OpEd News: Life Arts Nov. 18, 2014
My guest today is second-year medical student, Brad Zehr. Welcome to OpEdNews, Brad. Something very interesting happened at the AMA (American Medical Association) recently. What can you tell us about it?
BZ: The Medical Student Section of the AMA adopted a resolution at the Interim AMA meeting in Dallas expressing support for innovative state legislation to achieve universal health care, including but not limited to single-payer health insurance. The reason this policy item was particularly high-profile and groundbreaking was because it is the first instance of any section of the AMA adopting policy in support of single-payer health insurance. Although the Medical Student Section (MSS) is only one of ten sections of the AMA, and although this resolution pertains only to the MSS and not the full AMA, the resolution signals a generational shift in organized medicine's approach to health care reform.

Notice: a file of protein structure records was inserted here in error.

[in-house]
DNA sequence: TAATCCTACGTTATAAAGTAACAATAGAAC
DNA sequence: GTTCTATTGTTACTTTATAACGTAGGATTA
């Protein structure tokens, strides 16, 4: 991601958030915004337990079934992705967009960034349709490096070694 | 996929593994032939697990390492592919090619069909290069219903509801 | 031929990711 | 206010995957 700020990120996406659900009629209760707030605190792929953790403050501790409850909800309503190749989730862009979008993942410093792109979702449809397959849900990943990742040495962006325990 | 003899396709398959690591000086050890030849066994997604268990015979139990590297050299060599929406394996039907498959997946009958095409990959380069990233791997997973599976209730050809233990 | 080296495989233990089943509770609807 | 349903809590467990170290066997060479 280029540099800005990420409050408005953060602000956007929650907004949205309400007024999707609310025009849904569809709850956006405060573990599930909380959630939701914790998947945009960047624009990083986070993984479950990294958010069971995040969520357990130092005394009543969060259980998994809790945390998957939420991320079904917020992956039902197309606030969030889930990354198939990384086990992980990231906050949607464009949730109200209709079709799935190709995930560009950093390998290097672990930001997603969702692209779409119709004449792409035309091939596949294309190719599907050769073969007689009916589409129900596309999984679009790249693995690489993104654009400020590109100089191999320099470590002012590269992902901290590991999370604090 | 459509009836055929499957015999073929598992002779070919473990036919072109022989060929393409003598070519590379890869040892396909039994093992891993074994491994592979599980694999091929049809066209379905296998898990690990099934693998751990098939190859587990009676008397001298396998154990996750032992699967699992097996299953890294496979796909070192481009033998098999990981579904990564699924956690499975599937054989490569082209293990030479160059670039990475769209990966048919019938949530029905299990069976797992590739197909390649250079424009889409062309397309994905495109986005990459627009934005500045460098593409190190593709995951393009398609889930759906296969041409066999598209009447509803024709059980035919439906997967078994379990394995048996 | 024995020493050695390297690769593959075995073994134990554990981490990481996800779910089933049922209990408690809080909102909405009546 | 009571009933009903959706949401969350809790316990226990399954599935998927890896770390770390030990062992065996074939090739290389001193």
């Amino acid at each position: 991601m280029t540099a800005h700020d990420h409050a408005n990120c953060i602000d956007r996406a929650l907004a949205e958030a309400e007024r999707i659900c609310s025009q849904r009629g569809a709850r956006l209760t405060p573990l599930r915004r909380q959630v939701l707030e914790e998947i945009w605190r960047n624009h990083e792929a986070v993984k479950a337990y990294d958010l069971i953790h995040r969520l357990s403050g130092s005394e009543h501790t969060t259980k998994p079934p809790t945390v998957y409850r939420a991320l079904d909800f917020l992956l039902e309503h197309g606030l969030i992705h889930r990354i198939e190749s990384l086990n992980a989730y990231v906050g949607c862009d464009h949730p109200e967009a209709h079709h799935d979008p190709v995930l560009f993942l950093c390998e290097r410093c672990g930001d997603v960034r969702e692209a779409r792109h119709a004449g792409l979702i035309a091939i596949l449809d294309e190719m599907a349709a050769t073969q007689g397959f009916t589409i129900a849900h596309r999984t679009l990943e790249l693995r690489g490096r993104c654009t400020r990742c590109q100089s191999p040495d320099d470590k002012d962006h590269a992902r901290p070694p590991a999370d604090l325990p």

Historically, the AMA has explicitly opposed any forms of single-payer, including opposition to the creation of U.S. Medicare in 1965. The AMA House of Delegates (HOD), which is the highest policy-making body of the AMA and includes representation from all of the AMA sub-sections and from state medical societies and medical specialty societies, still has three policies stating express opposition to single-payer health insurance in the U.S. The MSS boldly voiced support for single-payer despite the HOD's continued hypersensitivity to single-payer.